The use of the term "contact angle goniometer" in connection with photographic or video capture systems focused on sessile drops is often a misuse of the word goniometer, as most systems do not measure angles. Images are captured and operator imposed asymptotes are drawn, and the software connected with the drawing actions then computes the angle between these operator imposed lines, the contact angle.

Surface tension[edit]

Surface tension exists because the molecules inside a liquid experience roughly equal cohesive forces in all directions, but molecules at the surface experience larger attractive forces toward the liquid than toward gas

Contact angle goniometers (q.v.)can also determine the surface tension for any liquid in gas or the interfacial tension between any two liquids. If the difference in densities between the two fluids is known, the surface tension or interfacial tension can be calculated by using the pendant drop method.


A miniature electro-mechanical goniometer stage. This type of stage is used primarily in the field of lasers and optics.

A positioning goniometer or goniometric stage is a device used to rotate an object precisely about a fixed axis in space. It is similar to a linear stage, however, rather than moving linearly with respect to its base, the stage platform rotates partially about a fixed axis above the mounting surface of the platform. Positioning goniometers typically use a worm drive with a partial worm wheel fixed to the underside of the stage platform meshing with a worm in the base. The worm may be rotated manually or by a motor as in automated positioning systems.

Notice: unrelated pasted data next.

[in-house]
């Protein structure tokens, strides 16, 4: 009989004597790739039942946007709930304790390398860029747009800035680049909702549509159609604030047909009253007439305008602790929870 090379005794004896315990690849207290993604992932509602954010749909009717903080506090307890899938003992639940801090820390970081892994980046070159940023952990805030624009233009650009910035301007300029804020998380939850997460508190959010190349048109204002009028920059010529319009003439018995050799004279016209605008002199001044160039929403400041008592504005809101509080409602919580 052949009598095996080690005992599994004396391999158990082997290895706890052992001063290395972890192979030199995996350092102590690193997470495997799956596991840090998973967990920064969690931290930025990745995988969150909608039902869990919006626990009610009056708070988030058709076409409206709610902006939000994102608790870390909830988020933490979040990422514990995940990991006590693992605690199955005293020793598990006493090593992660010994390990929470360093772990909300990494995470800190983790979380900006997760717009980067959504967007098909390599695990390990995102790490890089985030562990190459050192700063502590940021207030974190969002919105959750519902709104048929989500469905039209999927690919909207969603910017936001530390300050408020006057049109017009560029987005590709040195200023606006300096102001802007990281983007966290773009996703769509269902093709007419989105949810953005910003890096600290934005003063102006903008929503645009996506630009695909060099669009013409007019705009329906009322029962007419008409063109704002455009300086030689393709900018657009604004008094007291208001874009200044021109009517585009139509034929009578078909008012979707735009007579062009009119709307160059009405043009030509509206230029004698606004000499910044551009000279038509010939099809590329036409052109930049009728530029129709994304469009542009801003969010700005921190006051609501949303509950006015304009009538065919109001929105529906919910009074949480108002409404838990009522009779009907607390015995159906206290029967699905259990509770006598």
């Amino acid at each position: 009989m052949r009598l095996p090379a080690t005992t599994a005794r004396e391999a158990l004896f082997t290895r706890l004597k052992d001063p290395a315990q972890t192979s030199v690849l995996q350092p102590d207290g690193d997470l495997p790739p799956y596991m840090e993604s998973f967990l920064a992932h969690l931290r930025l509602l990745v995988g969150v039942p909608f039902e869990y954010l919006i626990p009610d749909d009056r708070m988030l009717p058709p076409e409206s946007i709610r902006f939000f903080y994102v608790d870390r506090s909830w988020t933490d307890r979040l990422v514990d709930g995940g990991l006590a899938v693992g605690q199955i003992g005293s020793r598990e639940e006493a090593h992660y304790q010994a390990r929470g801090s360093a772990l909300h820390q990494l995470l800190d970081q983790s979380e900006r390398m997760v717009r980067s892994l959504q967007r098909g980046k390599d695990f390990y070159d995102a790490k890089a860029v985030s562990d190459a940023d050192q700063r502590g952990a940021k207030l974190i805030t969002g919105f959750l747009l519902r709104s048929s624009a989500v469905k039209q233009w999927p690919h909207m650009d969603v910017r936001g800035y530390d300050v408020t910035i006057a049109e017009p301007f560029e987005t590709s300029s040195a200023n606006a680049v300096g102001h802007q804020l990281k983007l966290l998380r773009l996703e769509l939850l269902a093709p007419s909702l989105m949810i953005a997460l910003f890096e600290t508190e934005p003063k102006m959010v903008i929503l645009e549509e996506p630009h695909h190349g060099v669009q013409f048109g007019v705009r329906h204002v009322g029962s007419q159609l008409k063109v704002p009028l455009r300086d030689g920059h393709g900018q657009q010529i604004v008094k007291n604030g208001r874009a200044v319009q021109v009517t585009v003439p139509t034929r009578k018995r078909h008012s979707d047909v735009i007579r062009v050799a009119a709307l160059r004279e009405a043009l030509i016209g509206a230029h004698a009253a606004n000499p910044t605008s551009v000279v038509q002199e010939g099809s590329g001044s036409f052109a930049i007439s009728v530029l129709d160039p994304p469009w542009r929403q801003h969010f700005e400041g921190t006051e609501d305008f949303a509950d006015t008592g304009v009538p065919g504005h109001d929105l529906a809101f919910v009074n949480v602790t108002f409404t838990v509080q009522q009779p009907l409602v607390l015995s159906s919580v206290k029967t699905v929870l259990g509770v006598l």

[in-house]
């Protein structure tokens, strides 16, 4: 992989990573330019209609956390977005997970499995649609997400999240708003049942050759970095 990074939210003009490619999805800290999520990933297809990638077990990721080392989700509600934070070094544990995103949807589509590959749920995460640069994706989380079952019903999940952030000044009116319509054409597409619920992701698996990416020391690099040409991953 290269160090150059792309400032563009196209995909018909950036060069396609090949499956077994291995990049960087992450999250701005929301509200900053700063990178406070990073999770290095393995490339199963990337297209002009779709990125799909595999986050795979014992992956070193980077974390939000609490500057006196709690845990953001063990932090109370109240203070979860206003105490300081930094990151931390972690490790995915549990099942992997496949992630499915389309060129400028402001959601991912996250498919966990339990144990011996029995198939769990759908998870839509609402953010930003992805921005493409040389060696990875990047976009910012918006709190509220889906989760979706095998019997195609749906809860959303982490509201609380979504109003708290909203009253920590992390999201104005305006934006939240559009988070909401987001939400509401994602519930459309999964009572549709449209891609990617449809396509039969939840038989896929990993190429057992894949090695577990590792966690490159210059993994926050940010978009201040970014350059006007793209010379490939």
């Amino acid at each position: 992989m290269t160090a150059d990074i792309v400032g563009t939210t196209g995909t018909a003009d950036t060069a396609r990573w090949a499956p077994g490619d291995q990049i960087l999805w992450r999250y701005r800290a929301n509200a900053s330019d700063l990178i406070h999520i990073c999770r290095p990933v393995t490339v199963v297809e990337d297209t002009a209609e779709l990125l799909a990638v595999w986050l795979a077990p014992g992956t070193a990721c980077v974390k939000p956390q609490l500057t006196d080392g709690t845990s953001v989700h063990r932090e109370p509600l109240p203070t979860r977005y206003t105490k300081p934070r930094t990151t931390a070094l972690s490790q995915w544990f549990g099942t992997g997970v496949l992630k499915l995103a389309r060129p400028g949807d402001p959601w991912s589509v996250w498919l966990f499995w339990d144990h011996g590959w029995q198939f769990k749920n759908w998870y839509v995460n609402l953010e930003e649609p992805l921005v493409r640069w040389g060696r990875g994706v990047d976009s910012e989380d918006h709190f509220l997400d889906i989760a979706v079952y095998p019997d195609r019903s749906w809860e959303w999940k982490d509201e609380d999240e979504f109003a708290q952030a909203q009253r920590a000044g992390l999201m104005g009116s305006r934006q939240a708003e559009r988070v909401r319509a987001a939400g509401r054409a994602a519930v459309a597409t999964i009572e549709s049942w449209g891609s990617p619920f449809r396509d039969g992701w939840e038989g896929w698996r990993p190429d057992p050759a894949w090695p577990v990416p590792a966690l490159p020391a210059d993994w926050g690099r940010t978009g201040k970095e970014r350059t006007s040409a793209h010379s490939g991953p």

Knife and blade cutting edge angle measurement[edit]

The included cutting angles of all kinds of sharp edge blades is measured using a laser reflecting goniometer. Developed by the Cutlery and Allied Trades Research Association (CATRA) in the UK, a range of devices can accurately determine the cutting edge profile including a rounding of the tip to ½°. The included angle of a blade is important in controlling its cutting ability and edge strength, i.e. a low angle makes the edge thin and optimized for cutting while a large angle makes it thick, which cuts poorly, but is very strong.

Doctor blade inspection[edit]

Used doctor blades, from gravure and other printing and coating processes, may be inspected using a goniometer, typically with a built-in light source, to examine the blade edge to see whether the blade has worn at the desired angle and whether there are signs of wear at other angles. A difference in angle from that set on the machine may indicate excessive pressure, and a range of angles ("rounding") probably indicates a lack of stiffness, or wear, in the blade holder assembly.

See also[edit]


  1. ^ Jacqueline Boucher (2007-05-03). "Radio receiver workload accelerates". Retrieved 2007-09-21. 

External links[edit]